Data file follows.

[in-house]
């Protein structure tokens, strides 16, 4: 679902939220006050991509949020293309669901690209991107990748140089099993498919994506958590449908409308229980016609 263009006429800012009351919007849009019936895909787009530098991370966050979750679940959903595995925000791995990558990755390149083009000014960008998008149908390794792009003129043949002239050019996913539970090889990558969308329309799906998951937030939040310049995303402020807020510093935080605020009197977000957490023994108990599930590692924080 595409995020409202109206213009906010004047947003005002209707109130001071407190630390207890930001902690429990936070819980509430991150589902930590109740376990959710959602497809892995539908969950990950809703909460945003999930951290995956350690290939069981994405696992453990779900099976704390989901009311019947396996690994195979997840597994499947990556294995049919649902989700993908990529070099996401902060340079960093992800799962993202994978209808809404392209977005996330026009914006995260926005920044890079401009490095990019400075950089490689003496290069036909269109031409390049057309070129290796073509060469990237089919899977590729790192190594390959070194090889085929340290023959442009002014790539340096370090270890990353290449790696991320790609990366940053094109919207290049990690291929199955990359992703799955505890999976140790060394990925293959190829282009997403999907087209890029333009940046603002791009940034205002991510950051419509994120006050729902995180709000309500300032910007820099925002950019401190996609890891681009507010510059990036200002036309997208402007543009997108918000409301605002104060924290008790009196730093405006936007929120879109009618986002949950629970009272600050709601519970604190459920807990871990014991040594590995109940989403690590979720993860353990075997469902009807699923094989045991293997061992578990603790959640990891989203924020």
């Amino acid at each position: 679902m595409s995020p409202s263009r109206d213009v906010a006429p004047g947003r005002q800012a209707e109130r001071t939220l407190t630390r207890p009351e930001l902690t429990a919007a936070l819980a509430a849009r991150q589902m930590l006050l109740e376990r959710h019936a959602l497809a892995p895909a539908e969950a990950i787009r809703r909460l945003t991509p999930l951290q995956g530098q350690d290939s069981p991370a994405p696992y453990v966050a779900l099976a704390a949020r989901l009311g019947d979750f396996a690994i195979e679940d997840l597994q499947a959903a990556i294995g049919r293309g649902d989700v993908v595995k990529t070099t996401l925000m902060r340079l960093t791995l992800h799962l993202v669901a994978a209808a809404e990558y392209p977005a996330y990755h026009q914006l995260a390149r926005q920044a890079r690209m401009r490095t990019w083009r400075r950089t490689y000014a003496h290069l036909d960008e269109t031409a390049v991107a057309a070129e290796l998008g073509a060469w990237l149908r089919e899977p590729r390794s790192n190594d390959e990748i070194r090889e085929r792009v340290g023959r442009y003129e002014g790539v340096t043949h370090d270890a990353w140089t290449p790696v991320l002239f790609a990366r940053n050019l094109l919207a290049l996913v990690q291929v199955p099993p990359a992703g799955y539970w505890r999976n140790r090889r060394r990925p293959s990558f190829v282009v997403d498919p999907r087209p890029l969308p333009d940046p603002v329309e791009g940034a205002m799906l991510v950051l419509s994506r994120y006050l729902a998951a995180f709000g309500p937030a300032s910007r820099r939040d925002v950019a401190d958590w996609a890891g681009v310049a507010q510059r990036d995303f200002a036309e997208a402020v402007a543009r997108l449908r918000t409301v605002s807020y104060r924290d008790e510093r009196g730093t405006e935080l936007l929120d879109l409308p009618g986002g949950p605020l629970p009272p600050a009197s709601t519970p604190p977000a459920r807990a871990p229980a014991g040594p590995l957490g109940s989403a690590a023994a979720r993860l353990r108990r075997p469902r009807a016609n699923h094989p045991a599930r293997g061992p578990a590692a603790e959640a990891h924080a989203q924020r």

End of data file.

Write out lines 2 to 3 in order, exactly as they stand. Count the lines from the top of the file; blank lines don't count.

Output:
């Protein structure tokens, strides 16, 4: 679902939220006050991509949020293309669901690209991107990748140089099993498919994506958590449908409308229980016609 263009006429800012009351919007849009019936895909787009530098991370966050979750679940959903595995925000791995990558990755390149083009000014960008998008149908390794792009003129043949002239050019996913539970090889990558969308329309799906998951937030939040310049995303402020807020510093935080605020009197977000957490023994108990599930590692924080 595409995020409202109206213009906010004047947003005002209707109130001071407190630390207890930001902690429990936070819980509430991150589902930590109740376990959710959602497809892995539908969950990950809703909460945003999930951290995956350690290939069981994405696992453990779900099976704390989901009311019947396996690994195979997840597994499947990556294995049919649902989700993908990529070099996401902060340079960093992800799962993202994978209808809404392209977005996330026009914006995260926005920044890079401009490095990019400075950089490689003496290069036909269109031409390049057309070129290796073509060469990237089919899977590729790192190594390959070194090889085929340290023959442009002014790539340096370090270890990353290449790696991320790609990366940053094109919207290049990690291929199955990359992703799955505890999976140790060394990925293959190829282009997403999907087209890029333009940046603002791009940034205002991510950051419509994120006050729902995180709000309500300032910007820099925002950019401190996609890891681009507010510059990036200002036309997208402007543009997108918000409301605002104060924290008790009196730093405006936007929120879109009618986002949950629970009272600050709601519970604190459920807990871990014991040594590995109940989403690590979720993860353990075997469902009807699923094989045991293997061992578990603790959640990891989203924020």
């Amino acid at each position: 679902m595409s995020p409202s263009r109206d213009v906010a006429p004047g947003r005002q800012a209707e109130r001071t939220l407190t630390r207890p009351e930001l902690t429990a919007a936070l819980a509430a849009r991150q589902m930590l006050l109740e376990r959710h019936a959602l497809a892995p895909a539908e969950a990950i787009r809703r909460l945003t991509p999930l951290q995956g530098q350690d290939s069981p991370a994405p696992y453990v966050a779900l099976a704390a949020r989901l009311g019947d979750f396996a690994i195979e679940d997840l597994q499947a959903a990556i294995g049919r293309g649902d989700v993908v595995k990529t070099t996401l925000m902060r340079l960093t791995l992800h799962l993202v669901a994978a209808a809404e990558y392209p977005a996330y990755h026009q914006l995260a390149r926005q920044a890079r690209m401009r490095t990019w083009r400075r950089t490689y000014a003496h290069l036909d960008e269109t031409a390049v991107a057309a070129e290796l998008g073509a060469w990237l149908r089919e899977p590729r390794s790192n190594d390959e990748i070194r090889e085929r792009v340290g023959r442009y003129e002014g790539v340096t043949h370090d270890a990353w140089t290449p790696v991320l002239f790609a990366r940053n050019l094109l919207a290049l996913v990690q291929v199955p099993p990359a992703g799955y539970w505890r999976n140790r090889r060394r990925p293959s990558f190829v282009v997403d498919p999907r087209p890029l969308p333009d940046p603002v329309e791009g940034a205002m799906l991510v950051l419509s994506r994120y006050l729902a998951a995180f709000g309500p937030a300032s910007r820099r939040d925002v950019a401190d958590w996609a890891g681009v310049a507010q510059r990036d995303f200002a036309e997208a402020v402007a543009r997108l449908r918000t409301v605002s807020y104060r924290d008790e510093r009196g730093t405006e935080l936007l929120d879109l409308p009618g986002g949950p605020l629970p009272p600050a009197s709601t519970p604190p977000a459920r807990a871990p229980a014991g040594p590995l957490g109940s989403a690590a023994a979720r993860l353990r108990r075997p469902r009807a016609n699923h094989p045991a599930r293997g061992p578990a590692a603790e959640a990891h924080a989203q924020r």